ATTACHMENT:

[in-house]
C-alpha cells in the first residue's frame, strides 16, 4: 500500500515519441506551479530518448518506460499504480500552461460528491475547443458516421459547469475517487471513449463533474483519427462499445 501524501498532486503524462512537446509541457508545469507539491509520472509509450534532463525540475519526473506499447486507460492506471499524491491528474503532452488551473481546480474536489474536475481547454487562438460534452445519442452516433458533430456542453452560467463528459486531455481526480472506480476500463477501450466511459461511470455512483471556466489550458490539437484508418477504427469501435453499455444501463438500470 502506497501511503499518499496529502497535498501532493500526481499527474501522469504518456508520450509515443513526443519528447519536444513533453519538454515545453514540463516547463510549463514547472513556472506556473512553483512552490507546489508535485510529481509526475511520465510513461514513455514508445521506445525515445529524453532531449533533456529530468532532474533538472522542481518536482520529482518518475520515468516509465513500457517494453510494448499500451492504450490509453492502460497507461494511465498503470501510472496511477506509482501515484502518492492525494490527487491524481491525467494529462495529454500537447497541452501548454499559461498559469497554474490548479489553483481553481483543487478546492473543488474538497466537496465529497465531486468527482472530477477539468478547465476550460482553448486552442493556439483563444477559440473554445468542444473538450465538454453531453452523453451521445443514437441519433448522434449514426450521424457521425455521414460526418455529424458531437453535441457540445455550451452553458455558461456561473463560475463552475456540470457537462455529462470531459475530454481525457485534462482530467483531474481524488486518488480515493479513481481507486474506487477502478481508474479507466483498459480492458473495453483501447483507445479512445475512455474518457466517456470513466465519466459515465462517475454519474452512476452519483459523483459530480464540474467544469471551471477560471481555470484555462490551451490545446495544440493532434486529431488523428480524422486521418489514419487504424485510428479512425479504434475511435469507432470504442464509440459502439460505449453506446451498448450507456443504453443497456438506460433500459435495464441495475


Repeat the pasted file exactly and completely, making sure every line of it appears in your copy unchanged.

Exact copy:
[in-house]
C-alpha cells in the first residue's frame, strides 16, 4: 500500500515519441506551479530518448518506460499504480500552461460528491475547443458516421459547469475517487471513449463533474483519427462499445 501524501498532486503524462512537446509541457508545469507539491509520472509509450534532463525540475519526473506499447486507460492506471499524491491528474503532452488551473481546480474536489474536475481547454487562438460534452445519442452516433458533430456542453452560467463528459486531455481526480472506480476500463477501450466511459461511470455512483471556466489550458490539437484508418477504427469501435453499455444501463438500470 502506497501511503499518499496529502497535498501532493500526481499527474501522469504518456508520450509515443513526443519528447519536444513533453519538454515545453514540463516547463510549463514547472513556472506556473512553483512552490507546489508535485510529481509526475511520465510513461514513455514508445521506445525515445529524453532531449533533456529530468532532474533538472522542481518536482520529482518518475520515468516509465513500457517494453510494448499500451492504450490509453492502460497507461494511465498503470501510472496511477506509482501515484502518492492525494490527487491524481491525467494529462495529454500537447497541452501548454499559461498559469497554474490548479489553483481553481483543487478546492473543488474538497466537496465529497465531486468527482472530477477539468478547465476550460482553448486552442493556439483563444477559440473554445468542444473538450465538454453531453452523453451521445443514437441519433448522434449514426450521424457521425455521414460526418455529424458531437453535441457540445455550451452553458455558461456561473463560475463552475456540470457537462455529462470531459475530454481525457485534462482530467483531474481524488486518488480515493479513481481507486474506487477502478481508474479507466483498459480492458473495453483501447483507445479512445475512455474518457466517456470513466465519466459515465462517475454519474452512476452519483459523483459530480464540474467544469471551471477560471481555470484555462490551451490545446495544440493532434486529431488523428480524422486521418489514419487504424485510428479512425479504434475511435469507432470504442464509440459502439460505449453506446451498448450507456443504453443497456438506460433500459435495464441495475